In the Big School I accepted the discipline… Miss Etchells used a wicket on all those boys who wouldn't behave.

Miss Etchells organised Morris Dancing and always gave a concert at Christmas time. If it was deemed a success we were always bundled into traps and taken to perform at other schools.

1902, Miss Etchells standing at left

Rowena Bryant approx. 1910-1914

When we went up to the Big School we got pupil teachers from Standard I to II, but then in Standard III you went under Miss Etchells. She was very strict, you daren't hardly look at the next child, she made you know she was there. We girls were all a bundle of nerves. If we saw her coming up the street on her bicycle we used to run up the yard because she made you acknowledge her, you had to greet her.

In August we started to learn for our concerts at Christmas, Miss Etchells was good at them. My father used to grumble and say "I send you to school to learn not to get up concerts."

We used to have hot summers then and Mr. Hanbury who lived at Paxton Hill House used to ask Miss Etchells to send a band of girls dressed as fairies to dance around his garden for him, in and out of the bushes. We had wire wings covered in net. He'd send his carriage down to the school for us, no more than a dozen girls. I always got chosen because father was on the railway, had a few shillings more, so I was considered smarter than some. After our dancing, and we had to behave ourselves with Miss Etchells, we was all given tea on the lawn. The maids would come out and serve us. Mr. Hanbury was a man of means with two daughters, spinsters, they'd sit down and watch us dance. We'd be afraid of doing it wrong.

The School Pupils in 1919

Bert Goodwin b. Jan 1921

Miss Etchells was schoolmistress when I first went to school, as she was when my mother went to school. A teacher of the old type, she was very stern, very strict, sometimes even cruel, but always very fair. She would help anyone who was willing, but woe betide anyone she thought was slacking. She believed strongly in the three R’s, the main curriculum at that time. Wrongdoers were either caned, or for lesser misdemeanours were stood in a corner with hands above the head. To me, this was even worse than the cane, as it held a child up to ridicule, and also they sometimes forgot that you were there. One child fainted as a result, and the practice was then stopped for some time. On some evenings we would have to go and collect wild flowers for school next day, to see who could get the greatest number of different species, and a nature study lesson was given on them, She was strongly backed by the Towgoods of Paxton Hall, and also by the vicar, who gave scripture lessons once or twice a week.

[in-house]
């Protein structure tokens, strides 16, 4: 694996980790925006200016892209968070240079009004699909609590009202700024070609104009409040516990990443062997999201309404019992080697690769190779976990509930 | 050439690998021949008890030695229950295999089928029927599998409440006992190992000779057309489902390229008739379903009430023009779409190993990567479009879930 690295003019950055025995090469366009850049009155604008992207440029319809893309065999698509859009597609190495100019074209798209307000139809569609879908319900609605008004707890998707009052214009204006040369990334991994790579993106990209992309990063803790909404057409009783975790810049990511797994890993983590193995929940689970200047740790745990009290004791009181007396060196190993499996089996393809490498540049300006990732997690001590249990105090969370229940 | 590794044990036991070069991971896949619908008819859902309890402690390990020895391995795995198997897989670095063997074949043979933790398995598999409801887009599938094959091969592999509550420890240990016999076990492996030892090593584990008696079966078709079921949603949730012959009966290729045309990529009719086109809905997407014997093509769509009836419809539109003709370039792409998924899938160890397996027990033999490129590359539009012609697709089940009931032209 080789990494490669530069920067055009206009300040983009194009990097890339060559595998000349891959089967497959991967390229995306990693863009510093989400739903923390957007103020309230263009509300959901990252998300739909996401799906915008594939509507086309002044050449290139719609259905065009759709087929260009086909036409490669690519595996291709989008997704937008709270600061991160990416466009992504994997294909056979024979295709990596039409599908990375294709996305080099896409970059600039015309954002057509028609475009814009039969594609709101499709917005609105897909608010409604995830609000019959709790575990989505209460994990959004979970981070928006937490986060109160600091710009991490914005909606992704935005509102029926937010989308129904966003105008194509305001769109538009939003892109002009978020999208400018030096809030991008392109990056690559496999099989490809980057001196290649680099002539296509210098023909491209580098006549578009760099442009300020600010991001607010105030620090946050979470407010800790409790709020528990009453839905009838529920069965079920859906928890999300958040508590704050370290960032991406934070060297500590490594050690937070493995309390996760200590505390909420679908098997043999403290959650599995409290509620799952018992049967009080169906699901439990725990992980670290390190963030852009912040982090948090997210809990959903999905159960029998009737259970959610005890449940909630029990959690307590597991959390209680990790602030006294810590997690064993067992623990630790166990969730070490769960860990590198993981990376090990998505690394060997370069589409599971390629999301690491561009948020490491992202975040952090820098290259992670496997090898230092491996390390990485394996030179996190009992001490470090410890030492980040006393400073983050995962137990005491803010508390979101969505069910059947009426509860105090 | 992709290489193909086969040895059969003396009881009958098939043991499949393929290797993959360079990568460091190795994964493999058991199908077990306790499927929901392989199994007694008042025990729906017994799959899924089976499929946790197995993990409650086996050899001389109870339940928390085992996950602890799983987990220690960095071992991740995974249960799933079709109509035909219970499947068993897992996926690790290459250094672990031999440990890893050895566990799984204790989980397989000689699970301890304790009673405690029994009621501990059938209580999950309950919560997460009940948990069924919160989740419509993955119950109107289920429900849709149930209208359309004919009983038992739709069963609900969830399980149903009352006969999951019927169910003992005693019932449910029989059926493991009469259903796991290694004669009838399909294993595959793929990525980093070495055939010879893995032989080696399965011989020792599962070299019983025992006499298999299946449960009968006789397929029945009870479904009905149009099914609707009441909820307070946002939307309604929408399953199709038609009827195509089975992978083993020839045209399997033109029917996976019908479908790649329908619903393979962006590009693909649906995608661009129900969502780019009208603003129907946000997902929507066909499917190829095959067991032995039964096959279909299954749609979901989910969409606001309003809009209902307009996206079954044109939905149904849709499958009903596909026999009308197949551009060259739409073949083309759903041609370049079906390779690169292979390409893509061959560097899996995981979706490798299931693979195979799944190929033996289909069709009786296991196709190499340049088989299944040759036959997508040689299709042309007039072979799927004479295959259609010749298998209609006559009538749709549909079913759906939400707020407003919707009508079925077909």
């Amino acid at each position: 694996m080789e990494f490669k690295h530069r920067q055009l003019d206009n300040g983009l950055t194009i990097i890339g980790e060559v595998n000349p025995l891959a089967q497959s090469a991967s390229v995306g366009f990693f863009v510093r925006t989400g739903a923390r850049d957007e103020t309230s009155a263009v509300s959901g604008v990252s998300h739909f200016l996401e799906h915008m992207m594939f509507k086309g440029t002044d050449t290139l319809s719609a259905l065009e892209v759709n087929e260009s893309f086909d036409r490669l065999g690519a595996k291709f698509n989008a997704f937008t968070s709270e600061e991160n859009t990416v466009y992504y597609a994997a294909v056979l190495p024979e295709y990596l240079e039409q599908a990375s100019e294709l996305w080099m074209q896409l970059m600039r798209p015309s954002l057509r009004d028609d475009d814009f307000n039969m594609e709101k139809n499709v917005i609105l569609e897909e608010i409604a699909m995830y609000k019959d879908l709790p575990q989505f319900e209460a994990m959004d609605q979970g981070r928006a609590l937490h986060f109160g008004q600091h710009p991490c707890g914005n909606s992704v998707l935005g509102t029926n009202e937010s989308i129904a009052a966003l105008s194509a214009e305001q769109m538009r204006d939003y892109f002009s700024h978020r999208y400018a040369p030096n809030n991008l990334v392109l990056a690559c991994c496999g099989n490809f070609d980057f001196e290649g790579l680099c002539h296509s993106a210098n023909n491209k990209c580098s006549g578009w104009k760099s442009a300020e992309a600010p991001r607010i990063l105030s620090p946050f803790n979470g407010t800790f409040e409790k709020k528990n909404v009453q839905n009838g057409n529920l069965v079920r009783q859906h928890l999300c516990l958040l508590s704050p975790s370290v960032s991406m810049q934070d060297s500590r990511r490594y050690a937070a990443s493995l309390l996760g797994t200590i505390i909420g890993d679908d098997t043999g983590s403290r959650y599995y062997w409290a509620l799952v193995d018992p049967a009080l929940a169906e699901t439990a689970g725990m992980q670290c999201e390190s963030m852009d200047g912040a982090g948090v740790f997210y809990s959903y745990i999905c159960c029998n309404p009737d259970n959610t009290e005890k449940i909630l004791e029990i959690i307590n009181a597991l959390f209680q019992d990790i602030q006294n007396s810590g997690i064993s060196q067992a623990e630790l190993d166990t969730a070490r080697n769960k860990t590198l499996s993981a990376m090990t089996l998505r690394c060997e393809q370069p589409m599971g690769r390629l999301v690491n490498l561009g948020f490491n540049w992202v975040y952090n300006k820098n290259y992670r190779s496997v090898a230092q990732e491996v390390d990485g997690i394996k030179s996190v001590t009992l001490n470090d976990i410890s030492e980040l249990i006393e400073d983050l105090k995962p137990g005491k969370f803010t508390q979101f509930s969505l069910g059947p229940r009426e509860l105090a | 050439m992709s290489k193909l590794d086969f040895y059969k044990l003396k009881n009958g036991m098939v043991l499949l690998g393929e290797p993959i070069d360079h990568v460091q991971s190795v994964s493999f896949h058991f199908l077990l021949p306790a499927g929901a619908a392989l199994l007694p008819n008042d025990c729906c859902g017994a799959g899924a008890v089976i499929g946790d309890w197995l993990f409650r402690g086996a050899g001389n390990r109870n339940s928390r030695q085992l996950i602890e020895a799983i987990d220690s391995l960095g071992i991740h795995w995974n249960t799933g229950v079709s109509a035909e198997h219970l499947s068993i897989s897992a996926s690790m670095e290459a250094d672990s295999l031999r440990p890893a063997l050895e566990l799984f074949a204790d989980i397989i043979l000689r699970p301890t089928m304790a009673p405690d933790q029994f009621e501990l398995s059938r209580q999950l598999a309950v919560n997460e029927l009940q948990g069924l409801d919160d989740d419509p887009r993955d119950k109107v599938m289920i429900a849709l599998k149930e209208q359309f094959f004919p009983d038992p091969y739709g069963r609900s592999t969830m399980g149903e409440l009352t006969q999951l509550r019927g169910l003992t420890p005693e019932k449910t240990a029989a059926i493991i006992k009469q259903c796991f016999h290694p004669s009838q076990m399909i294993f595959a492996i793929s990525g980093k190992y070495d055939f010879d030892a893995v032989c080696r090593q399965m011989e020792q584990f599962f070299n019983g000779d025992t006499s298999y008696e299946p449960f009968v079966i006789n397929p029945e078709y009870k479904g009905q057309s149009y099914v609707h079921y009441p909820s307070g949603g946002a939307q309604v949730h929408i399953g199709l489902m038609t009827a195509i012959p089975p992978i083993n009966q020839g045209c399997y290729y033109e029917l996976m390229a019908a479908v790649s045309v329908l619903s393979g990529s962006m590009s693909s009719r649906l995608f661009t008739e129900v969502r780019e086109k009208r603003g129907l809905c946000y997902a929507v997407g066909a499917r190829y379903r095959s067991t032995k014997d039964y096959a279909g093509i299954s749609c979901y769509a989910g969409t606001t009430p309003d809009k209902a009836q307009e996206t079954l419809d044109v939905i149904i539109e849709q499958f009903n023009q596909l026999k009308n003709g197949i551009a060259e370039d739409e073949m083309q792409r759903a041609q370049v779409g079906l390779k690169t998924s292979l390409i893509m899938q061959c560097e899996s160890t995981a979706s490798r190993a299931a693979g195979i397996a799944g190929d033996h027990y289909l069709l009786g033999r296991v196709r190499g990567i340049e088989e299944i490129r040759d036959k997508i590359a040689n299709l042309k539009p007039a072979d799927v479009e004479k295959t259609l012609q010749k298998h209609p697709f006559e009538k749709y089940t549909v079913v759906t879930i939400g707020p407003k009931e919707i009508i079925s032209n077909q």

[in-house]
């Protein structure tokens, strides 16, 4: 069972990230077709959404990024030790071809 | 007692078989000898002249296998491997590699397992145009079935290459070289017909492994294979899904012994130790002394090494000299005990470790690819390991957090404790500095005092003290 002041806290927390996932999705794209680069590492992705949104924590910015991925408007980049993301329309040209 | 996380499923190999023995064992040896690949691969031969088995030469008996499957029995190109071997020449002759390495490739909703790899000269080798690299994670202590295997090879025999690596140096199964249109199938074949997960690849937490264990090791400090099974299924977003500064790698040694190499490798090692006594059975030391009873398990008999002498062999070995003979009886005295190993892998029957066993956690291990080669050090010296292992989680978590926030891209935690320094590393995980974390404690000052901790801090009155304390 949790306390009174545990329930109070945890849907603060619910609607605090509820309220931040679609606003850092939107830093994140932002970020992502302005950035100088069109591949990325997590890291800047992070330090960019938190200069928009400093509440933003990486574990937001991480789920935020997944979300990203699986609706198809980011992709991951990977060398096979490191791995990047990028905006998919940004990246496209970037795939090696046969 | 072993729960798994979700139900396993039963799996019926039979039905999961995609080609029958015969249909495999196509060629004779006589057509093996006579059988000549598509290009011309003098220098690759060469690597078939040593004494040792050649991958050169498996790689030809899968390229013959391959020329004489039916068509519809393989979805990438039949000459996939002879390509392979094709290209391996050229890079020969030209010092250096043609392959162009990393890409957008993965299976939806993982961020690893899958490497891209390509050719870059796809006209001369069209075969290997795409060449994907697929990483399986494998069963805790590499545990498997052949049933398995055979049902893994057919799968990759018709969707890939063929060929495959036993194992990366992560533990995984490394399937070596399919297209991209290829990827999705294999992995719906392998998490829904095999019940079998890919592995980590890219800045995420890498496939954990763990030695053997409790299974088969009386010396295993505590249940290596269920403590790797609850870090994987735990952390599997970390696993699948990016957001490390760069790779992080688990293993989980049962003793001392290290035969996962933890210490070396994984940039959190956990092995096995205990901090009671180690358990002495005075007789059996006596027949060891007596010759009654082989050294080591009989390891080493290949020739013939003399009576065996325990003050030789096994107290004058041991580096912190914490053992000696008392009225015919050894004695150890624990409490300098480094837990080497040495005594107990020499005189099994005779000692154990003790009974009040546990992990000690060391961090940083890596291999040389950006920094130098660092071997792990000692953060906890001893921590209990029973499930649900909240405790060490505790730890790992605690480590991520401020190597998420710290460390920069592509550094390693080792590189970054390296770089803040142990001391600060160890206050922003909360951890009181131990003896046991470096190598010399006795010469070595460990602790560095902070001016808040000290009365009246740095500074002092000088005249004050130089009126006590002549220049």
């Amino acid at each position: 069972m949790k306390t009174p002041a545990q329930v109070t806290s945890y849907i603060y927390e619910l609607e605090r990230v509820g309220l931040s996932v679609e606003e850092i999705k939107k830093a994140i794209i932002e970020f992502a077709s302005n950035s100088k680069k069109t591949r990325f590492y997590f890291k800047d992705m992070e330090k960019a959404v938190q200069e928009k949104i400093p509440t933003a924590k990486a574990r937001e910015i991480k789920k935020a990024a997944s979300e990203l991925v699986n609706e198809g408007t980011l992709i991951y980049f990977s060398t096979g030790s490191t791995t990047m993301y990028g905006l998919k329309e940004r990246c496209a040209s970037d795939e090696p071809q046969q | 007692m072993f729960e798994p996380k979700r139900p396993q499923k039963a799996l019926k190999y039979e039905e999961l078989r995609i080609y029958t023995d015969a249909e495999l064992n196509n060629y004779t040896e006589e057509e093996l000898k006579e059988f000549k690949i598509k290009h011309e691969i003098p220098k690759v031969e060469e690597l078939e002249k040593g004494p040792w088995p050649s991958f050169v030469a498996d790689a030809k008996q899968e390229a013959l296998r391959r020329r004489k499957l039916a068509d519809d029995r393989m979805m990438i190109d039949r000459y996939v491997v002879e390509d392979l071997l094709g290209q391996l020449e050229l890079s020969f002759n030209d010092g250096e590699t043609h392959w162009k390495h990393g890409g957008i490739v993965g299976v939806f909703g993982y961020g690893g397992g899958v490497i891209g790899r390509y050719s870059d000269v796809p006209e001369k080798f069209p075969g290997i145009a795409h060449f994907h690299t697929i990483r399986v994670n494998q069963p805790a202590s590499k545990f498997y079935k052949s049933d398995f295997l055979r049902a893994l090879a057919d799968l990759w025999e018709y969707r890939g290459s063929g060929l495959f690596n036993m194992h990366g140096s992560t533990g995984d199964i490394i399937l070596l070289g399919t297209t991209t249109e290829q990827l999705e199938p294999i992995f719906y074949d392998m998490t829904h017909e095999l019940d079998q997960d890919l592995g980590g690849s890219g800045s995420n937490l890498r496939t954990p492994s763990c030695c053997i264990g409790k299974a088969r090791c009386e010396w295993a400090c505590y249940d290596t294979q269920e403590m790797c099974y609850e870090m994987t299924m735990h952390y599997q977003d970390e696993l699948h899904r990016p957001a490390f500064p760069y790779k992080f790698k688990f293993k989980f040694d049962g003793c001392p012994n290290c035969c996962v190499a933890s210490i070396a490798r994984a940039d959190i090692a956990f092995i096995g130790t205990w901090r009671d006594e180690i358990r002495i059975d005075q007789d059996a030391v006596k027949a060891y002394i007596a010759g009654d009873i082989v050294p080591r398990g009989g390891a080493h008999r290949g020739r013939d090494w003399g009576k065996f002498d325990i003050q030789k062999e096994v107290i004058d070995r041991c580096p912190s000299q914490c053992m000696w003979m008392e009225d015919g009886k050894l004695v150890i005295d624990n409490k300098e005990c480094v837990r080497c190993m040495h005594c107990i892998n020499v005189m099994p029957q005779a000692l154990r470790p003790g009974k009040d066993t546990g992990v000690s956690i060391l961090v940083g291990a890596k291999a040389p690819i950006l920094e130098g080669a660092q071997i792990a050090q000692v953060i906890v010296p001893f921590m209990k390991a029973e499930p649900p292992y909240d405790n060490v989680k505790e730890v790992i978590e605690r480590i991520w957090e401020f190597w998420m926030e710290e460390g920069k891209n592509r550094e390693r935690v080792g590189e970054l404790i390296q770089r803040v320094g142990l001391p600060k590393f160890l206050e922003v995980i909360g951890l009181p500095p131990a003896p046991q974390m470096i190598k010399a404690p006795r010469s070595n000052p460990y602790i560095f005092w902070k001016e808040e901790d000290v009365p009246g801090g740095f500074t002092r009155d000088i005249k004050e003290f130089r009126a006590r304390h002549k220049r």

Any wrong-doing outside the school would be reported, irrespective of what it was, and even if you had already been punished for it. I remember Miss Etchells coming out of the schoolhouse one evening with the cane, to whip two boys who were fighting on the green.

A slightly different, more relaxed regime came to the village with Miss Coles, a much younger teacher. We now went for nature walks in school time, while painting, and periods of reading quietly to oneself, became popular. The dunce's cap went out, but the cane still hung in its rightful place, though less used. In this period, children were not taught so rigorously, and very seldom did any get to the grammar school. I remember taking the 11+ down at St. Neots; no one passed.

Maude Etchells left Great Paxton probably in 1928 when she was 69 years old, she had taught here since she was 22 taking full classes to the end. Despite her age, there was no retirement yet, she went to be a private tutor in the village of Morcott in Rutland, invited there by Mr. Fydell G. Rowley, the squire of St. Neots. Morcott was his ancestral home, he owned most of it, and wanted the best teacher he could get for its school.

She is recorded in the Register of 1939 as a “retired schoolmistress” at the house of a Mr. and Mrs. Pond in Stamford Lincolnshire a place she had connections with as a newly qualified young teacher in 1880. She died there in January 1942 aged 83.